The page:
Following a meeting yesterday between officials from the New Jersey Attorney General’s Office and the City of Jersey City, state AG Gurbir Grewal has issued a directive where marijuana cases will not be prosecuted until September.
By John Heinis/Hudson County View
This morning, a memo was released to all 21 county prosecutors regarding a 30-day statewide adjournment of all marijuana charges and soon-to-be developed statewide guidelines with regard to downgrades and dismissal of simple marijuana offenses.
Also in today’s memo, the AG has further directed all municipal prosecutors throughout the state to seek adjournments of their pending marijuana cases until after September 4, 2018.
This means that all open marijuana cases in the state’s municipal courts will be postponed until the attorney general’s directive is issued and could effectively amount to a moratorium of – or a substantial reduction in – marijuana convictions in New Jersey between now and future legalization.
“This is a huge win for Jersey City, the state of NJ, and most importantly the people who would have been impacted by the creation of a criminal record due to a simple marijuana arrest,” Mayor Steven Fulop said in a statement.
“We are excited that Attorney General Grewal and Jersey City found common ground, avoiding the collateral consequences of convictions for marijuana possession while our great state is on the cusp of legalization.”
One day after the City of Jersey City had enacted a policy to decriminalize marijuana, Grewal sent a letter to Chief Municipal Prosecutor Jake Hudnut stating that he did not have the legal authority to take such an action, therefore the policy was “void.”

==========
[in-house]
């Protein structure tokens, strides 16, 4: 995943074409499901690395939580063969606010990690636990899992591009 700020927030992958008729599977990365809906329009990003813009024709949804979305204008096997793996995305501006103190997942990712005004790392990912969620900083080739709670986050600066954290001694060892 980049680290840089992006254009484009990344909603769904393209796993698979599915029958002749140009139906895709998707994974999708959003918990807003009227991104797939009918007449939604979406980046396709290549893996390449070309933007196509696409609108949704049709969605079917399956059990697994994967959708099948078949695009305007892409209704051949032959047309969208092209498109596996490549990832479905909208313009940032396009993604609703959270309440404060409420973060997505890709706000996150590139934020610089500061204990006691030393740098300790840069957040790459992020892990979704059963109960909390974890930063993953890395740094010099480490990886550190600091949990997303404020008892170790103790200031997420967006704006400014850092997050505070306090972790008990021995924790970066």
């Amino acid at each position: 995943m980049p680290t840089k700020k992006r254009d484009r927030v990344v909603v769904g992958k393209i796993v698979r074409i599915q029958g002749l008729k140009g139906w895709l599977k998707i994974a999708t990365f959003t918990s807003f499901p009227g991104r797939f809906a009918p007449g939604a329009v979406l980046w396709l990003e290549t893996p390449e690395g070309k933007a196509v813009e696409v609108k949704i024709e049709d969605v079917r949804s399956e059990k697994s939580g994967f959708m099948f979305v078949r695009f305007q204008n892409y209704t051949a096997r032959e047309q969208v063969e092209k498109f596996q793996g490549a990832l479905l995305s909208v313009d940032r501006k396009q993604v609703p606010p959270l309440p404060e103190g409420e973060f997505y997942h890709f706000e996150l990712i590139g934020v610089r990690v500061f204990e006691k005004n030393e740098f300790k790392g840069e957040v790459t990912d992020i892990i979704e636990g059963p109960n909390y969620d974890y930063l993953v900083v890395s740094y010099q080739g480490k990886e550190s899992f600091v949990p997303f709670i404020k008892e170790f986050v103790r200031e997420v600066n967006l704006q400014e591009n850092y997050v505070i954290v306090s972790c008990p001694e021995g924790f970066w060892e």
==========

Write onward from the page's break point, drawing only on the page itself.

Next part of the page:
However, Grewal’s office met with Hudnut and other public safety officials from Jersey City yesterday in hopes of finding some middle ground.
As a result, beyond the aforementioned memo, the state AG’s office will convene a working group of criminal justice stakeholders this summer, including Hudnut, to study this issue and advise the AG on statewide solutions that achieve the same aims of decriminalization – in accordance with existing state law and court rules.
“I took the job as Chief Prosecutor in Jersey City to help build a progressive, proactive, and thoughtful prosecutors office. We want to make sure that Jersey City is at the forefront of these conversations and I’m proud to have pushed this issue from the onset,” Hudnut said.
Furthermore, the directive will provide guidance on the appropriate circumstances warranting downgrade to local ordinance or outright dismissal of marijuana cases statewide.
The aim of this directive will be to mitigate or eliminate the likelihood of disorderly person misdemeanor convictions for simple possession of marijuana while New Jersey is on the verge of legalization of marijuana, as well as the collateral consequences that come with those convictions.
Collateral consequences include driver’s license suspension, criminal records, loss of student financial aid, bans from public housing, adverse effects on employment opportunities, and loss of immigration status.